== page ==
Matt Piagari—Joullian Vineyards
A Midwestern sense is at the core of Joullian Vineyards, which began in Carmel Valley in 1982. Founders Ed Joullian and Richard L. “Dick” Sias were from Oklahoma City, and its recently retired winemaker, Ridge Watson, brother of famed golfer Tom Watson, hails from Kansas City, Missouri. In fact, about one-third of the brand’s wines are still sold in those markets.
While the Joullians sold in 2015, the winery maintains its Midwest roots thanks to current owners Tom and Jane Lerum. Jane grew up in Oklahoma, and the husband-and-wife team currently lives in Oklahoma City.
Today’s difference, though, is that the Lerums are in their 20s, and their new winemaker, Matt Piagari, isn’t yet 40.
“Everything is getting younger,” says Piagari. “That’s shifting us to new ideas.”
Piagari’s first harvest after he graduated from Cal Poly was in 2007, as an intern at Donati Family Vineyards in Templeton. He went on to work for J. Lohr Vineyards & Wines in Paso Robles and then with Watson during the wildfire-tainted season of 2016. In that fateful year, they worked with Enological Technical Services (ETS) Laboratories in St. Helena to combat and mitigate smoke taint. From then on, he was given freedom to manage the operation.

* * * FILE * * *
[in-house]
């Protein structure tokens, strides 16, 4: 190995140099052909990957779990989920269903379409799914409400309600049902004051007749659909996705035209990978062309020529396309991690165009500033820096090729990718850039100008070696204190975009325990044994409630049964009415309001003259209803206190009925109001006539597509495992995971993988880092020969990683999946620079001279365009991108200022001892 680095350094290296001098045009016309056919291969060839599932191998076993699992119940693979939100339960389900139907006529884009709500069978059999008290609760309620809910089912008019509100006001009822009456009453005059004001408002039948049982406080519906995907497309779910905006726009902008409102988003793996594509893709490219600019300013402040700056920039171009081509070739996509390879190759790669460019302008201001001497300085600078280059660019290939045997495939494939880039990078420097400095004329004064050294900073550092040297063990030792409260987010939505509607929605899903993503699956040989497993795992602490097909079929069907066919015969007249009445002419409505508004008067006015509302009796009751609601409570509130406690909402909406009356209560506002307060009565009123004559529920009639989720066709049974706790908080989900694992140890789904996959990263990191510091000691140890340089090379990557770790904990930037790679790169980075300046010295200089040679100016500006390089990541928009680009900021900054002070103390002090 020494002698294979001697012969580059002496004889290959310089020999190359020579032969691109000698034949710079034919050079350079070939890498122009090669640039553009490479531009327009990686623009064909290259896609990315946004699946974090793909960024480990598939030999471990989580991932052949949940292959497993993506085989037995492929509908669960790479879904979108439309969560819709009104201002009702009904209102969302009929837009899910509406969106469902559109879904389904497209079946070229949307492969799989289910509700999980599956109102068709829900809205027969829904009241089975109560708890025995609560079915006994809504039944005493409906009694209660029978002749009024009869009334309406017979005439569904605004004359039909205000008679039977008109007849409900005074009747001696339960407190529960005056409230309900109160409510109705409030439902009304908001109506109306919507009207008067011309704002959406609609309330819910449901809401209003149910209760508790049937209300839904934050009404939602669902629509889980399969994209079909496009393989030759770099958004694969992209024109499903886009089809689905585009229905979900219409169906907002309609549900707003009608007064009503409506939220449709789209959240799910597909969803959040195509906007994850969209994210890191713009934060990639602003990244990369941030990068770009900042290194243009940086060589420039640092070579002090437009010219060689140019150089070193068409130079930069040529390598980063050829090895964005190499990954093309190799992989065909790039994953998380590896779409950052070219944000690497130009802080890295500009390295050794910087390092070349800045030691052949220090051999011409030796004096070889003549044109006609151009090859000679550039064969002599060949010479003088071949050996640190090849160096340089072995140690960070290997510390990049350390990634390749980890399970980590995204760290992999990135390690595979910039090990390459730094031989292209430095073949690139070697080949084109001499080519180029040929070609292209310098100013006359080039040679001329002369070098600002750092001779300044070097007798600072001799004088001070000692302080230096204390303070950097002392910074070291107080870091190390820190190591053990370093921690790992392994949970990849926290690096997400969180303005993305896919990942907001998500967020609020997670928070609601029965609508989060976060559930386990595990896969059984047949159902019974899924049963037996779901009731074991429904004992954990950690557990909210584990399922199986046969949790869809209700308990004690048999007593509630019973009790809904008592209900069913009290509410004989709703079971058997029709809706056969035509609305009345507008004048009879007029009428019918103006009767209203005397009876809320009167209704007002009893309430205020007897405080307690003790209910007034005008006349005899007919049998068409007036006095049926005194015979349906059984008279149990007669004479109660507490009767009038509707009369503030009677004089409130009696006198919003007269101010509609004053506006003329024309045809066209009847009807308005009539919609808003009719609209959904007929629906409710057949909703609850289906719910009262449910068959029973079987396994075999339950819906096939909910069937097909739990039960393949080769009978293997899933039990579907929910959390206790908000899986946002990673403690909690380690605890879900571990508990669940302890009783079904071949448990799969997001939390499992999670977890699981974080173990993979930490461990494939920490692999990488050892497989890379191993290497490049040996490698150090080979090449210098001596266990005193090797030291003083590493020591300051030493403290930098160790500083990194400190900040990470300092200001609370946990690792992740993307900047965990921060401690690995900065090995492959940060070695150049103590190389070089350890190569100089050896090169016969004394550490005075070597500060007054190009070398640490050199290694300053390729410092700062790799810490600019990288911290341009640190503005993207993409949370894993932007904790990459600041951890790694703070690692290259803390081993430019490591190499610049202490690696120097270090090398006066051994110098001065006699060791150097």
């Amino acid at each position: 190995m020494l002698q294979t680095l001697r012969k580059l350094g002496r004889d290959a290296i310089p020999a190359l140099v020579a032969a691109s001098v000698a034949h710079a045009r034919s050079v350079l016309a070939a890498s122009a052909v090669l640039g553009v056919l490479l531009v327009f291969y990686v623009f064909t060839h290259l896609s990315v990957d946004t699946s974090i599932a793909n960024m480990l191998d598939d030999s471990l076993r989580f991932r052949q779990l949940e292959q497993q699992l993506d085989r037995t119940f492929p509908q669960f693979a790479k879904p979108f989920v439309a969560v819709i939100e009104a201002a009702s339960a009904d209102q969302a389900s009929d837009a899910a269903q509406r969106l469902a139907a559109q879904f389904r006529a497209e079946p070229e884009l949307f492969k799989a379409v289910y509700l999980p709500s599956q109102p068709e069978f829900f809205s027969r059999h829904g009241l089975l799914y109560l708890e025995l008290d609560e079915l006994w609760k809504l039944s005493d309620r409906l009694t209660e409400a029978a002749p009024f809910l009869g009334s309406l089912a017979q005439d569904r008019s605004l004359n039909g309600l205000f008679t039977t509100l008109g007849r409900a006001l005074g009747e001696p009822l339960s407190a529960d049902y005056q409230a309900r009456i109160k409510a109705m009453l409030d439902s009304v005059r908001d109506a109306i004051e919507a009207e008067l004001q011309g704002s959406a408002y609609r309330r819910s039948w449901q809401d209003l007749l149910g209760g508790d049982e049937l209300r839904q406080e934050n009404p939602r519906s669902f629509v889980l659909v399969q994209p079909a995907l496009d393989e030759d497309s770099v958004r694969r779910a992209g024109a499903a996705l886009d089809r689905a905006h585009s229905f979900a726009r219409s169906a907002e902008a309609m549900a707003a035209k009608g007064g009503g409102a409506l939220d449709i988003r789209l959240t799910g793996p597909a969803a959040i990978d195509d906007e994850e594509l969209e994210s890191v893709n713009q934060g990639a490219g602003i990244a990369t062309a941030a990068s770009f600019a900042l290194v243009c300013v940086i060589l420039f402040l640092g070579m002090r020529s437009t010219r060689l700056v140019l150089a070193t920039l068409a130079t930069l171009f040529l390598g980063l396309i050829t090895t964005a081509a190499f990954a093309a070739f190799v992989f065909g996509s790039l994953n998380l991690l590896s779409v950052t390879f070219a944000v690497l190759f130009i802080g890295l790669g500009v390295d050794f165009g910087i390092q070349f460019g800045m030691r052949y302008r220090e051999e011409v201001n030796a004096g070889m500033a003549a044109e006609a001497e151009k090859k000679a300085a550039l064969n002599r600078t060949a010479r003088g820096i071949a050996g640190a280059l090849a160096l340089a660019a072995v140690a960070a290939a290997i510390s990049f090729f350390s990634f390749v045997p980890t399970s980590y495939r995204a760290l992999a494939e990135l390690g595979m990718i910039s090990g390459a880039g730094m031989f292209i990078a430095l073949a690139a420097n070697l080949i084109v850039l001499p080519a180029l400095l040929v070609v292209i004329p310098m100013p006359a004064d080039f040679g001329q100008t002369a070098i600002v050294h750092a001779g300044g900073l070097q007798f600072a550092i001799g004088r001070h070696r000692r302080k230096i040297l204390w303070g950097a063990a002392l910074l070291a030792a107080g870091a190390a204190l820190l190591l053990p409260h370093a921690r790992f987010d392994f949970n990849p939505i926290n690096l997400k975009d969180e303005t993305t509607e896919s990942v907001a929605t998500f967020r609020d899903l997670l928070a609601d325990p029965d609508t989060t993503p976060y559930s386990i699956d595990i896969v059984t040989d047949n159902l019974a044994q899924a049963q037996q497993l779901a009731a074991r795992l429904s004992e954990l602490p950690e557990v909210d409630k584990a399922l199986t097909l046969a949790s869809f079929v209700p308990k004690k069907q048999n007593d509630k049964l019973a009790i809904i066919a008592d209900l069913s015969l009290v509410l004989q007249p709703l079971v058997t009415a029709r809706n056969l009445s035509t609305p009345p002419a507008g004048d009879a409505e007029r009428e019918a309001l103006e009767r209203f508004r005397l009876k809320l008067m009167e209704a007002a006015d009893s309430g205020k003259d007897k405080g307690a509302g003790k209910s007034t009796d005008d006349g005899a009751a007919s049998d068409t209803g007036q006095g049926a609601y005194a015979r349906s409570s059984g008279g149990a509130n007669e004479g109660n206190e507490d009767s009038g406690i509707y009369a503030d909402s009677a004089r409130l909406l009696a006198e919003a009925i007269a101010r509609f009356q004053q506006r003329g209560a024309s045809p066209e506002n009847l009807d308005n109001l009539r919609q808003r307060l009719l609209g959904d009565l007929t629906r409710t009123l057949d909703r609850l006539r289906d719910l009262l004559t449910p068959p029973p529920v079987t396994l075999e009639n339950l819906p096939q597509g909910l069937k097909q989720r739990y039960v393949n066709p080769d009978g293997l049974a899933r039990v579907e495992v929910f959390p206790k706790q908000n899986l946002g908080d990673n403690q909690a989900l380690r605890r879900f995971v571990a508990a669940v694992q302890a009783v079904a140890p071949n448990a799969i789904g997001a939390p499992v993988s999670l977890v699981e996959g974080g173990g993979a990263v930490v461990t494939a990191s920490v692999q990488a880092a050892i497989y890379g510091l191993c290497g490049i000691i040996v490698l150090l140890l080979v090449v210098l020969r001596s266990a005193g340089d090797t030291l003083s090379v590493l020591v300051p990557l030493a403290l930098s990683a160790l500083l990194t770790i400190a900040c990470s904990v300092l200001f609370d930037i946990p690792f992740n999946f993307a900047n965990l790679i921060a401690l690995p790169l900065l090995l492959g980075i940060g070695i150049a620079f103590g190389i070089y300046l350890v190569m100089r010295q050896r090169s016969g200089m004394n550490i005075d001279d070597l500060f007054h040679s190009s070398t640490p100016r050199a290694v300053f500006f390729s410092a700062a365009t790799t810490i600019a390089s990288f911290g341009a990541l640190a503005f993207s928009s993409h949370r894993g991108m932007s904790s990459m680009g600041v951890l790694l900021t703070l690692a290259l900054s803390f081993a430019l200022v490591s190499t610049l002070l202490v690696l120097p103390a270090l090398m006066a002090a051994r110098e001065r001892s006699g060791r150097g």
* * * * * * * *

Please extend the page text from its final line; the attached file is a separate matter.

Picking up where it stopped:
Piagari has since torn out 10 acres of the 40-acre vineyard and has spent a lot of time learning how to manage the rest.
“I’ve never seen anything like it,” he says. “The entire thing is on native rootstocks.”
He’s exploring varieties like Pinot Noir that are new to the brand and pushing into the $100 realm with a special Cabernet Sauvignon.
For him, the Carmel Valley is best described as “a pretty exciting place to be. There really are no rules.”
Sam L. Smith—Morgan Winery
“It was perfect, and it just dawned on me that there was something going on there,” says Smith.
Following college, he worked for smaller wineries in Santa Barbara and Oregon’s Willamette Valley, as well as a big operation in Australia. Then, he settled in at Margerum Wine Company in Santa Barbara.
“We’d sit down for lunch every day, and everyone knew what was going on with everyone,” he says. “It was such a family-oriented environment. Bringing people together, to me, is one of the most important things about wine.”
After a harvest with Rhône-based producer Domaine François Villard in 2015, Smith took a winemaking job at Morgan Winery, a pioneering property in the Santa Lucia Highlands that now produces about 35,000 cases per year.
“In ultrapremium fine wine, at a certain price point, it’s not the larger differences that really distinguish the good wine from the best wine,” says Smith of upholding founder Dan Lee’s philosophy.
“It’s the subtleties, the really small details that divide the good wines from the legendary wines.”
He also produces about 500 cases of his own brand, Samuel Louis Smith, focused on Chardonnay, Pinot Noir and Syrah from cool, high-elevation sites.
“It’s a really interesting cross-section of the Central Coast,” he says.